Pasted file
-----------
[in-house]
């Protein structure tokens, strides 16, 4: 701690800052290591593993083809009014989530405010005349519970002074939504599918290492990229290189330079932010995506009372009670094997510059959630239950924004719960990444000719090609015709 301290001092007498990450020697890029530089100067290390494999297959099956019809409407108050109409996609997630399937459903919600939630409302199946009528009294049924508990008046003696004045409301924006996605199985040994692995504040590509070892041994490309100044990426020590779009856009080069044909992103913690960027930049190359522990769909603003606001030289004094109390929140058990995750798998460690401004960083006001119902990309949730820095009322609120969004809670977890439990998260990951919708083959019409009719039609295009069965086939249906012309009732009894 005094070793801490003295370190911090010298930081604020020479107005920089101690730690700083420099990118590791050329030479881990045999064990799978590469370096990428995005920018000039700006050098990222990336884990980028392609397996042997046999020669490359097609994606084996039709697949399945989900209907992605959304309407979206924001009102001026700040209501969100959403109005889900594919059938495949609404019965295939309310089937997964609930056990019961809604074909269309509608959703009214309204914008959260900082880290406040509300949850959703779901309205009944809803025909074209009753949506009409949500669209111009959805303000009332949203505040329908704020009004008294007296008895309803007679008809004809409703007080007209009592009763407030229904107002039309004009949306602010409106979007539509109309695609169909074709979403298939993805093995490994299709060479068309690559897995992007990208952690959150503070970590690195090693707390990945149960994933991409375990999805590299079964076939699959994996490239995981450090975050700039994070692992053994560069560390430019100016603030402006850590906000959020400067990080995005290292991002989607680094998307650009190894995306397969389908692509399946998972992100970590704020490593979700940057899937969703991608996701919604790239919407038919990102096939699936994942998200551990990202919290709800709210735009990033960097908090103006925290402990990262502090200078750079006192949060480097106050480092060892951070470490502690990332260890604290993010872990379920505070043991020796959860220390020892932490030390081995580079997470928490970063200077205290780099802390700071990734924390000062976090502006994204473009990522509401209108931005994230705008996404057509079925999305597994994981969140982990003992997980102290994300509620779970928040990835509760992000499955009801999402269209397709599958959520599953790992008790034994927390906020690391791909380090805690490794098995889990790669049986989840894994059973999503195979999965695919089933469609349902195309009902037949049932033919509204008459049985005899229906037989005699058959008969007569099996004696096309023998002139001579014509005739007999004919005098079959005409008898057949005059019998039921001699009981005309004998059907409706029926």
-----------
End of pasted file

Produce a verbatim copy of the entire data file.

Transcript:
[in-house]
């Protein structure tokens, strides 16, 4: 701690800052290591593993083809009014989530405010005349519970002074939504599918290492990229290189330079932010995506009372009670094997510059959630239950924004719960990444000719090609015709 301290001092007498990450020697890029530089100067290390494999297959099956019809409407108050109409996609997630399937459903919600939630409302199946009528009294049924508990008046003696004045409301924006996605199985040994692995504040590509070892041994490309100044990426020590779009856009080069044909992103913690960027930049190359522990769909603003606001030289004094109390929140058990995750798998460690401004960083006001119902990309949730820095009322609120969004809670977890439990998260990951919708083959019409009719039609295009069965086939249906012309009732009894 005094070793801490003295370190911090010298930081604020020479107005920089101690730690700083420099990118590791050329030479881990045999064990799978590469370096990428995005920018000039700006050098990222990336884990980028392609397996042997046999020669490359097609994606084996039709697949399945989900209907992605959304309407979206924001009102001026700040209501969100959403109005889900594919059938495949609404019965295939309310089937997964609930056990019961809604074909269309509608959703009214309204914008959260900082880290406040509300949850959703779901309205009944809803025909074209009753949506009409949500669209111009959805303000009332949203505040329908704020009004008294007296008895309803007679008809004809409703007080007209009592009763407030229904107002039309004009949306602010409106979007539509109309695609169909074709979403298939993805093995490994299709060479068309690559897995992007990208952690959150503070970590690195090693707390990945149960994933991409375990999805590299079964076939699959994996490239995981450090975050700039994070692992053994560069560390430019100016603030402006850590906000959020400067990080995005290292991002989607680094998307650009190894995306397969389908692509399946998972992100970590704020490593979700940057899937969703991608996701919604790239919407038919990102096939699936994942998200551990990202919290709800709210735009990033960097908090103006925290402990990262502090200078750079006192949060480097106050480092060892951070470490502690990332260890604290993010872990379920505070043991020796959860220390020892932490030390081995580079997470928490970063200077205290780099802390700071990734924390000062976090502006994204473009990522509401209108931005994230705008996404057509079925999305597994994981969140982990003992997980102290994300509620779970928040990835509760992000499955009801999402269209397709599958959520599953790992008790034994927390906020690391791909380090805690490794098995889990790669049986989840894994059973999503195979999965695919089933469609349902195309009902037949049932033919509204008459049985005899229906037989005699058959008969007569099996004696096309023998002139001579014509005739007999004919005098079959005409008898057949005059019998039921001699009981005309004998059907409706029926």